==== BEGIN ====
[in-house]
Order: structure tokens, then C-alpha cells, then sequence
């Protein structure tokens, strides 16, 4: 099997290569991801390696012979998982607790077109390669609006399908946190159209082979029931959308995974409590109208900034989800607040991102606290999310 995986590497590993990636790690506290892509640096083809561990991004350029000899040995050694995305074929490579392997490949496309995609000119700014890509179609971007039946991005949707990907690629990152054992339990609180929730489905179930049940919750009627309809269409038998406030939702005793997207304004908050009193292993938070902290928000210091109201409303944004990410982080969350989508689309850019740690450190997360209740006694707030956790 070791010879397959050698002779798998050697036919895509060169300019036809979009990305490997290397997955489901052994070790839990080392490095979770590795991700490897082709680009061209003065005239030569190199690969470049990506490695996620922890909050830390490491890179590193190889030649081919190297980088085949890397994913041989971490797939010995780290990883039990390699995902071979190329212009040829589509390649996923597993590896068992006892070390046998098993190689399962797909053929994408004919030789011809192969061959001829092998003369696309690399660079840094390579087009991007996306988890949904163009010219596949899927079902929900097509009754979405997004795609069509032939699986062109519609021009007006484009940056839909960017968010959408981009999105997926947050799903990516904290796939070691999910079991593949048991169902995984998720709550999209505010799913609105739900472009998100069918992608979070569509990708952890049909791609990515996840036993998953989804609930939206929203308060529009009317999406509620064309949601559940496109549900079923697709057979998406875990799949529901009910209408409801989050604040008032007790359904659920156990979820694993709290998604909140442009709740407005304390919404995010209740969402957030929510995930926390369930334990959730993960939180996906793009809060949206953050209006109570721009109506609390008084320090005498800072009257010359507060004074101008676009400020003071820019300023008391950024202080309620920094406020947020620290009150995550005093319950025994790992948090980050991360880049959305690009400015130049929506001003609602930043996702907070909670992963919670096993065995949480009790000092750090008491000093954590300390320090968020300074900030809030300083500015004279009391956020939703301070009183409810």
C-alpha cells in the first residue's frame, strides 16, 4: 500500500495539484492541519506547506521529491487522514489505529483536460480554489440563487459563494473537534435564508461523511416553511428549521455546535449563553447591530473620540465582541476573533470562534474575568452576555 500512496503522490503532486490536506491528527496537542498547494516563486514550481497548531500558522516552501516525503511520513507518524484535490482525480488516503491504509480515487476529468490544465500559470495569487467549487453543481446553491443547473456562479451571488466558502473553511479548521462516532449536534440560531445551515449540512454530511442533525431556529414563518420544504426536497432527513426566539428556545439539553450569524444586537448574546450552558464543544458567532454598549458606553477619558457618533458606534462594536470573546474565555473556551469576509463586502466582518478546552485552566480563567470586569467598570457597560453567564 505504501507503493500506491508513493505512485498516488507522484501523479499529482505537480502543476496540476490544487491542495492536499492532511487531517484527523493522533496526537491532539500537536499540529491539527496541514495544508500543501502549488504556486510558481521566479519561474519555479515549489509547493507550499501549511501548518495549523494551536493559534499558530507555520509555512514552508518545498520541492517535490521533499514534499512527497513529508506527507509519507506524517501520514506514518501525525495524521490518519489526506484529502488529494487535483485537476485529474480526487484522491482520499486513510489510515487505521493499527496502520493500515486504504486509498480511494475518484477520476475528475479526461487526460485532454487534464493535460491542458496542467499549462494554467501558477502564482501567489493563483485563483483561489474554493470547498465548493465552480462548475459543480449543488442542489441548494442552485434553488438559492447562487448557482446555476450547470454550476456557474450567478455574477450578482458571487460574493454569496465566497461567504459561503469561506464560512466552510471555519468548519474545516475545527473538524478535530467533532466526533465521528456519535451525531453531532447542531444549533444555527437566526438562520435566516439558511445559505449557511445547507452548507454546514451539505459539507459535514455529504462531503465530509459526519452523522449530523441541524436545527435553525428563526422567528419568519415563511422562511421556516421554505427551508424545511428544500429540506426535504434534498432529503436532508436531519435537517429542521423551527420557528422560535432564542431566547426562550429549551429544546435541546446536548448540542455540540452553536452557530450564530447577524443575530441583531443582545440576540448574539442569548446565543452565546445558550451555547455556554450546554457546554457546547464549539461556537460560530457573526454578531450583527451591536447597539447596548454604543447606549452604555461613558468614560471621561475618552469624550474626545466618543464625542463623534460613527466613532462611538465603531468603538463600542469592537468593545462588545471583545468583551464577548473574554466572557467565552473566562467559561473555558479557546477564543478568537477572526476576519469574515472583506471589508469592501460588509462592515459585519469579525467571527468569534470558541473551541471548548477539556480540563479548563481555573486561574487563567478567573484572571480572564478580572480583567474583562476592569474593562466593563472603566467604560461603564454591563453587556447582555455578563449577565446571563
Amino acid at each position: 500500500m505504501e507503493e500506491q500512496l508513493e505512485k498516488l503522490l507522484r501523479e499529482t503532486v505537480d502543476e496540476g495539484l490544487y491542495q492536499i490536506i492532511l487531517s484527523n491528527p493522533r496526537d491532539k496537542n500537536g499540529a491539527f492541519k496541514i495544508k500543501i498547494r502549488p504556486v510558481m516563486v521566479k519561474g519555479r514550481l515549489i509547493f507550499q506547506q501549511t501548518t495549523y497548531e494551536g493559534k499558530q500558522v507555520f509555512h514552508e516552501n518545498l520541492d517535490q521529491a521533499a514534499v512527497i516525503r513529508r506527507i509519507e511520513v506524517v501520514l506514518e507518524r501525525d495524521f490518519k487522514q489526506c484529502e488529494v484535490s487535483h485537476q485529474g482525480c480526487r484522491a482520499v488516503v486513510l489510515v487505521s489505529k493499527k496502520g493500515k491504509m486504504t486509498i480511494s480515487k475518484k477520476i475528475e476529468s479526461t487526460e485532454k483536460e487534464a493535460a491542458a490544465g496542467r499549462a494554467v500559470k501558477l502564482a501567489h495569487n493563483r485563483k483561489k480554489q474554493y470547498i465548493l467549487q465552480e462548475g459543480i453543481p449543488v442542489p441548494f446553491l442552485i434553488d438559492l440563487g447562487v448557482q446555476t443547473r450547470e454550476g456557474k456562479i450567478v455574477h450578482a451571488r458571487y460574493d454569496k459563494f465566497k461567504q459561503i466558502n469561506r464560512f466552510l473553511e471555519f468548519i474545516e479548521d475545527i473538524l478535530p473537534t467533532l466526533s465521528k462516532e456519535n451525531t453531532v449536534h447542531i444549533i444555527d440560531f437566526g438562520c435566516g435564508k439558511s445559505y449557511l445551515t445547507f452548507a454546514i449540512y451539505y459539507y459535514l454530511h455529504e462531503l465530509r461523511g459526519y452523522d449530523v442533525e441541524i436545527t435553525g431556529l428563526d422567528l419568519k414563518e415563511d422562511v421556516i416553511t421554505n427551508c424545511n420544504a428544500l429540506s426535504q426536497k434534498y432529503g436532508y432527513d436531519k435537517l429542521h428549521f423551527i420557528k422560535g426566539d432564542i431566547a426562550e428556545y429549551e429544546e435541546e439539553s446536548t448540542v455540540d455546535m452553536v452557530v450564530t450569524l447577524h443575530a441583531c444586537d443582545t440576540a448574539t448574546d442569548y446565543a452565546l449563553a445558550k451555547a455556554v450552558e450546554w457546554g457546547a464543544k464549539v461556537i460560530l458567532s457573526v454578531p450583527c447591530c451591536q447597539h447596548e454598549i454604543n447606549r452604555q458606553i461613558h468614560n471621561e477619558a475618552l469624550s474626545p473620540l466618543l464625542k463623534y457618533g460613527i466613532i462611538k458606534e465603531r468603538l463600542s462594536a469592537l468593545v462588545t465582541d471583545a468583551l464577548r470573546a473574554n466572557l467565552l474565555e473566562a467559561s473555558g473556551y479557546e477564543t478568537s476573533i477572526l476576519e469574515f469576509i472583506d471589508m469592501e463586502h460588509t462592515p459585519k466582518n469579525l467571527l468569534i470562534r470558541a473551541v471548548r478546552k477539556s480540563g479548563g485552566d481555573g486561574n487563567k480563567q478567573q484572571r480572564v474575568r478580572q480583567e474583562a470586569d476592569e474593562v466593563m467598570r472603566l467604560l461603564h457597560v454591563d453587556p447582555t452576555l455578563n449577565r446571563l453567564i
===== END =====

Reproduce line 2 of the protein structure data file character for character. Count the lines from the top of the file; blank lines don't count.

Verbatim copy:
Order: structure tokens, then C-alpha cells, then sequence